Canadian Biomass Magazine

Drax starts operations at Leola, Arkansas pellet plant

February 11, 2022
By Drax

Aerial view of the Drax Leola pellet plant site in Grant County, Ark. Photo courtesy Drax.

Leola, in Grant County, Ark., is part of a $40 million investment by Drax in the state, creating approximately 30 new direct jobs across all the three sites planned for Arkansas as well as many more indirect jobs.

Including Leola, Drax’s operates six pellet plants in the U.S., which use biomass sourced from sustainably managed working forests in Louisiana, Arkansas and Mississippi. The pellets are used at Drax Power Station in England to generate renewable electricity for millions of UK homes and businesses.

Drax’s conversion of its UK power station to sustainable biomass from coal was Europe’s largest decarbonization project, reducing emissions from Drax’s power generation by 90 per cent since 2012. Sustainable biomass is enabling Drax’s plans to deploy bioenergy with carbon capture and storage (BECCS) – a pioneering negative emissions technology which permanently removes millions of tonnes of carbon dioxide from the atmosphere.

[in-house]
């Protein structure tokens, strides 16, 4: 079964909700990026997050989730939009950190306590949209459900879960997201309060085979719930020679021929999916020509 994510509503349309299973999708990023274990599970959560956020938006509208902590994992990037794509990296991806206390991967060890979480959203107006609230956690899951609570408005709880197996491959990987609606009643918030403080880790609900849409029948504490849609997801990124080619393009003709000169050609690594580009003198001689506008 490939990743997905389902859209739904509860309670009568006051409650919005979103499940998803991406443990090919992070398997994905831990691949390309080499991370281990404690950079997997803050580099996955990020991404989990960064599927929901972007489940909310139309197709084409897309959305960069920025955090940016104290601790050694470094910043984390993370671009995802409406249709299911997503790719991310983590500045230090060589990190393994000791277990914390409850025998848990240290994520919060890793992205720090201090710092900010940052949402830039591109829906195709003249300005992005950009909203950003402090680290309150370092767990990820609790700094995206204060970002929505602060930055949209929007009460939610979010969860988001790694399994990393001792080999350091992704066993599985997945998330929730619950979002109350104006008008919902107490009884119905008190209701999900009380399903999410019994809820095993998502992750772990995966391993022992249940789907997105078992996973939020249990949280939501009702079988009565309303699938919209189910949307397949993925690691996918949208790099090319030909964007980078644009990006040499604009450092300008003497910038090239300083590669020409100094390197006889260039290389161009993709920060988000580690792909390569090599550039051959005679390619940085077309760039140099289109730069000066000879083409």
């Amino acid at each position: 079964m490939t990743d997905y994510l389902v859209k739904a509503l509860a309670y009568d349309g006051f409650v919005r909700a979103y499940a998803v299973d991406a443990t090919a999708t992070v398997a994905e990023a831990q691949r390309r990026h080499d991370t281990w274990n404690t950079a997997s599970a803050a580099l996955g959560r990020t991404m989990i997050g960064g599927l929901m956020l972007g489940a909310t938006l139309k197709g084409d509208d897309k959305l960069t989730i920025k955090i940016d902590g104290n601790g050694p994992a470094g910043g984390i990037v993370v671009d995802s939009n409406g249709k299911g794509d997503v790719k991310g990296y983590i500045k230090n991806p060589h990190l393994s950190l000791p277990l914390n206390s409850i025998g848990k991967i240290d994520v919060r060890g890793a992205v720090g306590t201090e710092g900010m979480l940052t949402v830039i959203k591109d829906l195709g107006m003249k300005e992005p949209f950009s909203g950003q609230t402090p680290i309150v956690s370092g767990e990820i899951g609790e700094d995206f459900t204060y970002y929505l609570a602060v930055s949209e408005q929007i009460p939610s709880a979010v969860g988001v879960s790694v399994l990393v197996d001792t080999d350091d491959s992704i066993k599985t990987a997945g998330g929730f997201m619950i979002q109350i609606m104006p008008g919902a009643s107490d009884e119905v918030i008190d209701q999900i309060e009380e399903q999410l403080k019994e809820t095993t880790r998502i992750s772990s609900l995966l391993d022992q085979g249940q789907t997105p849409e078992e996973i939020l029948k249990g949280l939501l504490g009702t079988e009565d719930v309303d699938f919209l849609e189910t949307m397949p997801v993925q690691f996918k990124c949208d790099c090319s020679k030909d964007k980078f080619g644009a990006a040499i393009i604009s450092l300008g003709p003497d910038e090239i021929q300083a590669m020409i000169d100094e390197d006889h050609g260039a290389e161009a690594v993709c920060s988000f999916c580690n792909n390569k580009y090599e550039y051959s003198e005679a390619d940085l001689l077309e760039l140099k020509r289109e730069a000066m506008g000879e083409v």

Matt White, Drax executive vice-president, pellet operations, said:


“Drax has made excellent progress in delivering our $40 million investment in Arkansas, with Leola – the first of three planned satellite pellet plants – now in operation.

The investments we’re making will bring 30 direct jobs and many more indirect jobs and opportunities to rural communities in Arkansas alongside supporting international efforts to tackle climate change. These plants support Drax’s plans to develop bioenergy with carbon capture and storage – a vital negative emissions technology that will be needed around the world to tackle the climate emergency.”

The three satellite plants in Arkansas are expected to produce a total of around 120,000 tonnes of sustainable biomass pellets a year from sawmill residues. This supports Drax’s plans to double its pellet production capacity to eight million tonnes by 2030 to meet its own requirements, as well as its customers’ needs in Europe and Asia, amid an expected increase in global demand for the low-carbon fuel.

The satellite plants are located near sawmills, so they can use the sawdust and other by-products produced when timber is processed, to make the pellets. Siting the pellet facilities near sawmills reduces infrastructure, operational, and transportation costs.

Construction of the second Arkansas satellite plant in Russellville, Pope County is underway with commissioning expected this year. Drax is continuing to develop plans for a third plant.

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